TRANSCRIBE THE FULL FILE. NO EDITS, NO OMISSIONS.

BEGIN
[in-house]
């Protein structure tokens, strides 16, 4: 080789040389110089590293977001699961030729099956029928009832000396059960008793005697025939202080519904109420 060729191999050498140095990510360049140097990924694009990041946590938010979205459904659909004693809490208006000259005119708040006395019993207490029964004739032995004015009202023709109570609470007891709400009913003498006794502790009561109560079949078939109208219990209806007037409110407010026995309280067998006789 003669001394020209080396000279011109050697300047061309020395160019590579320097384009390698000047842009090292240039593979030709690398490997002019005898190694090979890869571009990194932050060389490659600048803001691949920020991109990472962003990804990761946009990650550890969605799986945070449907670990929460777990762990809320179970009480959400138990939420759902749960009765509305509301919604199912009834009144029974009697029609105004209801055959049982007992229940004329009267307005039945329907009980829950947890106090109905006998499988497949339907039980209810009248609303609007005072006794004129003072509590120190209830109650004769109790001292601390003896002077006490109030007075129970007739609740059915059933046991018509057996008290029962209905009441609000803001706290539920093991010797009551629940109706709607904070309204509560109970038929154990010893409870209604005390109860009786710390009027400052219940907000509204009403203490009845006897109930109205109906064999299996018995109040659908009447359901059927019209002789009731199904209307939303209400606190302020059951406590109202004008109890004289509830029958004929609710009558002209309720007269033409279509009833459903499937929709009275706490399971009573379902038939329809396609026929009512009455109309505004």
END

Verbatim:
[in-house]
């Protein structure tokens, strides 16, 4: 080789040389110089590293977001699961030729099956029928009832000396059960008793005697025939202080519904109420 060729191999050498140095990510360049140097990924694009990041946590938010979205459904659909004693809490208006000259005119708040006395019993207490029964004739032995004015009202023709109570609470007891709400009913003498006794502790009561109560079949078939109208219990209806007037409110407010026995309280067998006789 003669001394020209080396000279011109050697300047061309020395160019590579320097384009390698000047842009090292240039593979030709690398490997002019005898190694090979890869571009990194932050060389490659600048803001691949920020991109990472962003990804990761946009990650550890969605799986945070449907670990929460777990762990809320179970009480959400138990939420759902749960009765509305509301919604199912009834009144029974009697029609105004209801055959049982007992229940004329009267307005039945329907009980829950947890106090109905006998499988497949339907039980209810009248609303609007005072006794004129003072509590120190209830109650004769109790001292601390003896002077006490109030007075129970007739609740059915059933046991018509057996008290029962209905009441609000803001706290539920093991010797009551629940109706709607904070309204509560109970038929154990010893409870209604005390109860009786710390009027400052219940907000509204009403203490009845006897109930109205109906064999299996018995109040659908009447359901059927019209002789009731199904209307939303209400606190302020059951406590109202004008109890004289509830029958004929609710009558002209309720007269033409279509009833459903499937929709009275706490399971009573379902038939329809396609026929009512009455109309505004």